| Little conviction
West Bengal’s finance minister, Asim Dasgupta, is an honourable man. Generations of students, whom he taught in the postgraduate economics class on the Calcutta University’s Kantakal campus, would vouch for it.
So when West Bengal’s financial crisis reached a near-breaking point, Dasgupta thought that the only honourable course open to him was to lay the facts bare to the people and hope they would understand. He released his document to the press and, obviously, not satisfied with the media doing scant justice to it, decided to serialize it in four parts in the Communist Party of India (Marxist)’s Bengali organ, Ganashakti.
For over a year, Dasgupta has been put in the dock by both the opposition parties and some partners in the ruling Left Front for the state’s dismal finances. The document is his defence, and Dasgupta knows that in sport, as in politics, offence is the best defence. So the entire document reads more like an accusation of the Centre than an admission of failures and responsibility.
That is, however, not to say that Dasgupta does not have his reasons for complaint. He is partly right in laying the blame at New Delhi’s door because the state’s finances are largely a result of the Centre’s financial and economic policies. West Bengal is not the only state that is struggling to make ends meet. Indebtedness is not a problem only for the states. As Dasgupta says, citing Reserve Bank of India estimates of 2001, the Centre’s debt burden of Rs 1,100,000 crore is more than double the states’ combined debts of Rs 500,000 crore.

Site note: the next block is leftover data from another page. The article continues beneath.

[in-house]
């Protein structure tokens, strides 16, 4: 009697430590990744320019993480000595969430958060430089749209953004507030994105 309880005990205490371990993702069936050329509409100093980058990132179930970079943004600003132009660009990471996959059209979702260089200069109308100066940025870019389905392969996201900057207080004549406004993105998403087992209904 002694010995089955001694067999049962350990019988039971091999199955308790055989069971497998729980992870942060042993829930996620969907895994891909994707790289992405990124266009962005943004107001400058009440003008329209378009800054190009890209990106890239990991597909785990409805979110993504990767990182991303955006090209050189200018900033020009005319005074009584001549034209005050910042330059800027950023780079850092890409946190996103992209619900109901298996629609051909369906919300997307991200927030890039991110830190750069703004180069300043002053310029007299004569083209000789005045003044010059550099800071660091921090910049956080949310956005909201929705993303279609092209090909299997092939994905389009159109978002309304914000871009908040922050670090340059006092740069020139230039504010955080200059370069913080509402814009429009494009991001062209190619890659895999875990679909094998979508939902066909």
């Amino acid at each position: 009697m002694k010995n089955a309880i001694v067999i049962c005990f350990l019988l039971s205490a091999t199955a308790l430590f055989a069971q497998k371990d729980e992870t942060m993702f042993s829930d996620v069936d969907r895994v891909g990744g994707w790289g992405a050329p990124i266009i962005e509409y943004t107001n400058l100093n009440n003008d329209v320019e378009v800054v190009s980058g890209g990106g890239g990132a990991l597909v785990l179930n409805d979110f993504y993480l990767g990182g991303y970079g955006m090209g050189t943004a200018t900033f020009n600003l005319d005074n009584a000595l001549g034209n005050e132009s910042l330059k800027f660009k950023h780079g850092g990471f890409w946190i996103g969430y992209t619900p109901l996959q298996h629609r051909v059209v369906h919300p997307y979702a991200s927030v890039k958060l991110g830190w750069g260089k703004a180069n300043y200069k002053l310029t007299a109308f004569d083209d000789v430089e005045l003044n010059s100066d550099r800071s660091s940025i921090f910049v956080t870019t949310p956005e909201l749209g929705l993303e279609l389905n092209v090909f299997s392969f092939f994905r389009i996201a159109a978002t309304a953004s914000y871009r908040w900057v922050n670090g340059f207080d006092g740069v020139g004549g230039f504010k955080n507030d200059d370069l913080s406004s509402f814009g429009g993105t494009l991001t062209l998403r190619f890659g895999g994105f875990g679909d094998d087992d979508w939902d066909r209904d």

West Bengal’s debt burden too doubled in the past five years to reach Rs 70,000 crore in 2002. According to the planning commission estimates of last October, the state is paying a collective interest of Rs 7,500 crore every year. The estimates suggest that West Bengal’s revenue balance will touch a negative Rs 5,805 crore at the end of this financial year.
Dasgupta’s own account hardly pictures the viciousness of the debt trap. If the planning commission estimates are any guide, there is little hope of West Bengal getting out of this trap in the foreseeable future. In fact, chances are that the state will sink deeper into it because, despite the present debt burden, the state plans to borrow another staggering sum of Rs 45,594 crore over the next five years. The finance minister doesn’t tell us this and it is possible that his intentions are entirely honourable — he wouldn’t like to panic government employees who have already started worrying about regular payment of salaries and other dues.
That is also Dasgupta’s main worry — managing money to pay just the salaries, pension and other dues of the government employees. His document says that these payments have risen from Rs 6,177 crore in 1997-98 to Rs 12,239 crore at present, due mainly to the pay revisions recommended by the fifth pay commission. But here too he is giving us only the half-truth.
The planning commission projects that the rise in the state’s monthly wage bill alone will be to the tune of Rs 2,100 crore and the expenditure on pensions will be a mere 10 per cent less than the wage bill in the next few years. Where on earth is Dasgupta going to get the money from' Even in this fiscal year, the state’s expenditures on salary, pensions and loan repayments are likely to amount to 110 per cent of its total revenue.